One of the business units I run is an inbound call center. If I want to know what sort of day we are having, I go and sit in an empty cubicle in the call center and close my eyes to listen to the hum of the room.
In a few minutes I can hear if we are having a good selling day, a busy customer service day or if there is a full moon rising and all the distraught people of the world are calling.
Years of practicing sales and customer service, and training sales people, teaches you to listen to prospects, customers and apprentices carefully. You learn to listen for buying signs, pain points, frustration and hope. Listening carefully is the great skill of sales and customer service people. It is also the great skill of leaders.
Focus and listen
Leaders are being presented with information and situations all day long. You have meetings with your generals and captains, your teams and your superiors, one right after the other. You talk with employees, customers and vendors on a regular basis.
How do you pick up the most important pieces of information, tie together all the loose ends that could produce meaningful intelligence and understand what the next steps should be? By listening.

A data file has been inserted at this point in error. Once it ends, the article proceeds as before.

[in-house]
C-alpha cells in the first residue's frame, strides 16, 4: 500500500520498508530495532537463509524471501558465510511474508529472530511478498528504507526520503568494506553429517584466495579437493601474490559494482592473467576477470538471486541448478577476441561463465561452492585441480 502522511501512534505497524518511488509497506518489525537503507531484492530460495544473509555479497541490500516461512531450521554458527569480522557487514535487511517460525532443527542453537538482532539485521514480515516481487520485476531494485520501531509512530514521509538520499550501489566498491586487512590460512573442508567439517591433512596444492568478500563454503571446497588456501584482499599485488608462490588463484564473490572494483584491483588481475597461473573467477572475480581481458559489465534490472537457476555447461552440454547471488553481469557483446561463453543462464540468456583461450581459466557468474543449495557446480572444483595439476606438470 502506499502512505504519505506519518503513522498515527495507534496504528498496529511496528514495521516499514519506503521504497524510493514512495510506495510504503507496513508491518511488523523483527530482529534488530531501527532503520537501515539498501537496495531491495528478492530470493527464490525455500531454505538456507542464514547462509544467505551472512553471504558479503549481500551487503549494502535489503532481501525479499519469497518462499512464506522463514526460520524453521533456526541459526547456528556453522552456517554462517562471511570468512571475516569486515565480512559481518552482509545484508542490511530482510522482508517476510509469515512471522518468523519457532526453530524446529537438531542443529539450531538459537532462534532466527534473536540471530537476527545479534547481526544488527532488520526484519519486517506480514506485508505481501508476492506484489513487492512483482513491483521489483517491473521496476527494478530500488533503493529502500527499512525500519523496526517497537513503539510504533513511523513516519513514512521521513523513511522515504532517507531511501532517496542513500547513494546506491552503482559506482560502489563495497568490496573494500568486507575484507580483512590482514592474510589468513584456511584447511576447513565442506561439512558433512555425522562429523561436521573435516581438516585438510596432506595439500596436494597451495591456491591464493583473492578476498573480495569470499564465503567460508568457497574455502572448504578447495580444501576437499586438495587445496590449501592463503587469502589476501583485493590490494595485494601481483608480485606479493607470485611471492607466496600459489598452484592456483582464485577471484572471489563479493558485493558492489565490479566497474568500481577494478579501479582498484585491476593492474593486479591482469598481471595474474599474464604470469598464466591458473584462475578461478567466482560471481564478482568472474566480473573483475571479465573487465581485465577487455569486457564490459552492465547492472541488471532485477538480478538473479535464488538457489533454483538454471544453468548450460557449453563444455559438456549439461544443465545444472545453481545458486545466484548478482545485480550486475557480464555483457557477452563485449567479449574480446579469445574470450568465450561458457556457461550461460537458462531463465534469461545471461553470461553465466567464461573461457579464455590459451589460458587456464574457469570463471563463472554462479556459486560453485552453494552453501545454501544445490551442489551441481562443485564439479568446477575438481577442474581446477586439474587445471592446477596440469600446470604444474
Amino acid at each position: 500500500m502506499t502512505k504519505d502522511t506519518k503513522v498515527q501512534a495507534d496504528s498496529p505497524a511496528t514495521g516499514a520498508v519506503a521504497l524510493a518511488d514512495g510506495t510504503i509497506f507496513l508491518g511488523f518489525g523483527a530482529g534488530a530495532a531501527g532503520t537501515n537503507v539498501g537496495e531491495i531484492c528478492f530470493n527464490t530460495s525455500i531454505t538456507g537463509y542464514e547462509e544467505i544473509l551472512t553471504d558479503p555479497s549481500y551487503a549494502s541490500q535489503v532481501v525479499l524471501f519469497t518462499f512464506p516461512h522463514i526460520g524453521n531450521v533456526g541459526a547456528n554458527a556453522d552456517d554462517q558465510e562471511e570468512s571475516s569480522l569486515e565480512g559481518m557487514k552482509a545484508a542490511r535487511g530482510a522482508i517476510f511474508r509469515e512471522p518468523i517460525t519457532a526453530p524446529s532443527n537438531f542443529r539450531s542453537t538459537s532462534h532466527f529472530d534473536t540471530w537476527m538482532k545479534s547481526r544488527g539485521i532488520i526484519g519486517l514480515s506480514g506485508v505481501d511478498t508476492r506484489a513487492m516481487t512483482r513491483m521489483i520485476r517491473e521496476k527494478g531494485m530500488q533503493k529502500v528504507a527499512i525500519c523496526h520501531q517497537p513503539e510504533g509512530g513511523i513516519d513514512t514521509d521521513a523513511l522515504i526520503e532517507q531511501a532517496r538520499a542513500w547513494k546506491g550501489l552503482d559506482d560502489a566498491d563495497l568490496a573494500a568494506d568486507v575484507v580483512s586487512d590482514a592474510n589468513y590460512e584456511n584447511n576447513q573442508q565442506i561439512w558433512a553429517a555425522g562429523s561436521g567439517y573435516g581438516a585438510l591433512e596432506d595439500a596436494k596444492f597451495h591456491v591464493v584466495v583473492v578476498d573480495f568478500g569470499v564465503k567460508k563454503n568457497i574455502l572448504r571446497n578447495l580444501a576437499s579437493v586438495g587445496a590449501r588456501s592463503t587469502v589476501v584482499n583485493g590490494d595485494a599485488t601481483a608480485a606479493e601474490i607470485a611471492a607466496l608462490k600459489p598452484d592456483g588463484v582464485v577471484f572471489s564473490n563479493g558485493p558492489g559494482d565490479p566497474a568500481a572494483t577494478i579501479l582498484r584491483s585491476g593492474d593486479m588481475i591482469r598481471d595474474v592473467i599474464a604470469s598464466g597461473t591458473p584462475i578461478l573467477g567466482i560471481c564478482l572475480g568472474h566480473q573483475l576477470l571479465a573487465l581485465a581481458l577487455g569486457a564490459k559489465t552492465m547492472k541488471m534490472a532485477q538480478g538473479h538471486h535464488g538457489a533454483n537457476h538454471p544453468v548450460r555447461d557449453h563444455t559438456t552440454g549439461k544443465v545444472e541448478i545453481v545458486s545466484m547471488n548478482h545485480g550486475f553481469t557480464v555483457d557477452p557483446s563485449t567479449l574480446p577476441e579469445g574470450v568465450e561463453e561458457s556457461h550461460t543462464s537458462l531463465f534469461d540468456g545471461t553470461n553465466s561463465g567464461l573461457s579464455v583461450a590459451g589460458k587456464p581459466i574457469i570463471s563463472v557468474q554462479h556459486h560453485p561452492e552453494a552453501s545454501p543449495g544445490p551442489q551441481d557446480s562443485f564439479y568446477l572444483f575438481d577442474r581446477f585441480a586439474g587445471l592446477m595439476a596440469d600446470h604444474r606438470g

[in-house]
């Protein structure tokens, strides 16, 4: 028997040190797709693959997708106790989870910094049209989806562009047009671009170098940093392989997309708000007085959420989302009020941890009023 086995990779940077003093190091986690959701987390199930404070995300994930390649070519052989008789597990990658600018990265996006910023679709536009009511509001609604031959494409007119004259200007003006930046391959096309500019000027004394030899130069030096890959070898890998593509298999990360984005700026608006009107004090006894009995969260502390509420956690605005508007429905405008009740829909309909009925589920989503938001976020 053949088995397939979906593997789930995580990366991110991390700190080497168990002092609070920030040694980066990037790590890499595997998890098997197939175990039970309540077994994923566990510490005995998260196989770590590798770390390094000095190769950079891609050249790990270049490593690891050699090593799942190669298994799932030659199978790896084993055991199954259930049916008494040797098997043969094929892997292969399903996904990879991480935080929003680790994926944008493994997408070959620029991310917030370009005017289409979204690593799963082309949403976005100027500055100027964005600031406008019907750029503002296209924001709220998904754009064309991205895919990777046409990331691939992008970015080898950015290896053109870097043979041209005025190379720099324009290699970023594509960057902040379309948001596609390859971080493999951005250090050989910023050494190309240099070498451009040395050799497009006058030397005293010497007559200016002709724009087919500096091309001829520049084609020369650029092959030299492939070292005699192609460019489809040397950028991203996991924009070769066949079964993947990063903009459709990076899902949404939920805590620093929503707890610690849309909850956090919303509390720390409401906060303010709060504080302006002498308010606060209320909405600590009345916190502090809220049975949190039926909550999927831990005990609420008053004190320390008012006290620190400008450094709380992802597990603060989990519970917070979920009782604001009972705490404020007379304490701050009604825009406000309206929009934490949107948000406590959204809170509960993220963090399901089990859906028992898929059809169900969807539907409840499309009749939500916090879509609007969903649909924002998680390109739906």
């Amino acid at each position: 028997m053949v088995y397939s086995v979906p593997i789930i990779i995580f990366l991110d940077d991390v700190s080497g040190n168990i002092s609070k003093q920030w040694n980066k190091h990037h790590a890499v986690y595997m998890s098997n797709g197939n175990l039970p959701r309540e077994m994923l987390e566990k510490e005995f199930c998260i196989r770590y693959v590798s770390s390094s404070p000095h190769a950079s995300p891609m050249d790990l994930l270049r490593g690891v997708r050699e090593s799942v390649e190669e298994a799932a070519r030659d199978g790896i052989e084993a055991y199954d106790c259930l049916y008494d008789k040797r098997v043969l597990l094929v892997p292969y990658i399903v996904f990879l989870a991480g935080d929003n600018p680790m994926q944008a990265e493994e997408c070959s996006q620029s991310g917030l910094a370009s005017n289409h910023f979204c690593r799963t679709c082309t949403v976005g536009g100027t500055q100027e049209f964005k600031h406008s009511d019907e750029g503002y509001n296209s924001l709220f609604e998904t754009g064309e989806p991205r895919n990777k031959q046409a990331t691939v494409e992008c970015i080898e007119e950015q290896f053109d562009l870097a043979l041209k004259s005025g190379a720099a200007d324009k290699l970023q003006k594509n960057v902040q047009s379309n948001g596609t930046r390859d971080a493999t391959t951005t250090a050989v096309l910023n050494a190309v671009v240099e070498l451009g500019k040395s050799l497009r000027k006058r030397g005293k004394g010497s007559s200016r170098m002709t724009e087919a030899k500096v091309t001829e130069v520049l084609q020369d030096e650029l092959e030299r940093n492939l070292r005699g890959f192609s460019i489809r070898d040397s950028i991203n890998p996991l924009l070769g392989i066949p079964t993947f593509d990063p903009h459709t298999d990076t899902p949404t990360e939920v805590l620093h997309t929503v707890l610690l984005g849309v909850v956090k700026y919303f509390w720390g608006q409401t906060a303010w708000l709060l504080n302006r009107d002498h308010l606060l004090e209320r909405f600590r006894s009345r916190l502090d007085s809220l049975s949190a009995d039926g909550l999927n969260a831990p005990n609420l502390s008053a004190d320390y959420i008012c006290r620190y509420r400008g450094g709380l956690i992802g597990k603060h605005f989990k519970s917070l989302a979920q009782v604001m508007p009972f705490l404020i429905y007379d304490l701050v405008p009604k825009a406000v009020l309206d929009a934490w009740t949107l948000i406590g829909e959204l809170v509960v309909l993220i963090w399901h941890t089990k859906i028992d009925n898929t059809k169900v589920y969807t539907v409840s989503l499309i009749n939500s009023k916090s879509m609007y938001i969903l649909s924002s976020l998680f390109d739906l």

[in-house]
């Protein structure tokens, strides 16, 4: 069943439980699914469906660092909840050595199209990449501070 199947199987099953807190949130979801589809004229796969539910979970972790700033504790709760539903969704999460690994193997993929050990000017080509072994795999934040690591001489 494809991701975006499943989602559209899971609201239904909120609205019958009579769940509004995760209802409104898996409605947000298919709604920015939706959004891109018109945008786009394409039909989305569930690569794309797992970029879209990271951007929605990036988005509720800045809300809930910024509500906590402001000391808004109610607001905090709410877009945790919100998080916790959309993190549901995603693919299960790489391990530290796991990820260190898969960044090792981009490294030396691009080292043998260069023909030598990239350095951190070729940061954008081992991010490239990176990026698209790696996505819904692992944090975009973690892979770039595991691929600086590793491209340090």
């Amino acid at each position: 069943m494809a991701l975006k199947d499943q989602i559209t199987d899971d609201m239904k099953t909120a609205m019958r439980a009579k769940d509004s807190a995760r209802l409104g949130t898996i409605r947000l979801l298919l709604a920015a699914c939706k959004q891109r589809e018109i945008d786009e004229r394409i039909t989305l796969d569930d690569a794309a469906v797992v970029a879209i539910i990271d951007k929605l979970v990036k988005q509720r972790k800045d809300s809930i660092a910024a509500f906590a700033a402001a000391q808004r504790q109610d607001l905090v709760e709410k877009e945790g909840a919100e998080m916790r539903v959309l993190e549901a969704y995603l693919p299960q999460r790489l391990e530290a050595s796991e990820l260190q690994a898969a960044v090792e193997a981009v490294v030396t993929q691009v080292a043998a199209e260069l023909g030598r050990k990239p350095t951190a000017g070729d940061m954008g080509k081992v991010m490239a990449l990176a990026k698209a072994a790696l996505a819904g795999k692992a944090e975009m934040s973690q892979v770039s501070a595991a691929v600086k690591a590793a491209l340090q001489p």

As leaders, we have our own agendas, goals and initiatives we are promoting. We are often the ones doing the talking, doing the persuading and giving the directions. But great leaders listen far more than they talk.
When you listen carefully to your superiors, you can understand the wider and deeper conditions that are influencing the big picture. This is powerful information that will help you meet the big goals and help your bosses succeed.
When you listen carefully to your reports and their teams, you can identify the good work that is being done and can hear how the next steps are already falling into place. This allows you to empower and encourage good decision-making and good outcomes.
Ask the customer
Customers will give you great insight if you ask them anything about their experiences.
Listening is not as easy as you might think. You have to let people talk. You have to discipline your mind to not get distracted while other people are talking. You have to be patient while people tell their stories, so they can develop their thoughts.
Then you have to encourage the sound thinking, ask good questions to develop the concepts and help the person identify the highlights of the conversation.
Try a different approach to giving direction. Instead of saying, “I want you to do this …” try asking “What do you think about this … ” “What would happen if we did this … ” or “How do you think everyone would feel is we started to do this … ”.
This type of approach allows the other person to talk through the idea so you can listen for all the ways the new idea might work or might not work. Then you can jointly come up with solid action items that have a high chance of success.
The next time you are meeting with anyone, sit back and listen. You may be surprised at the great things you hear.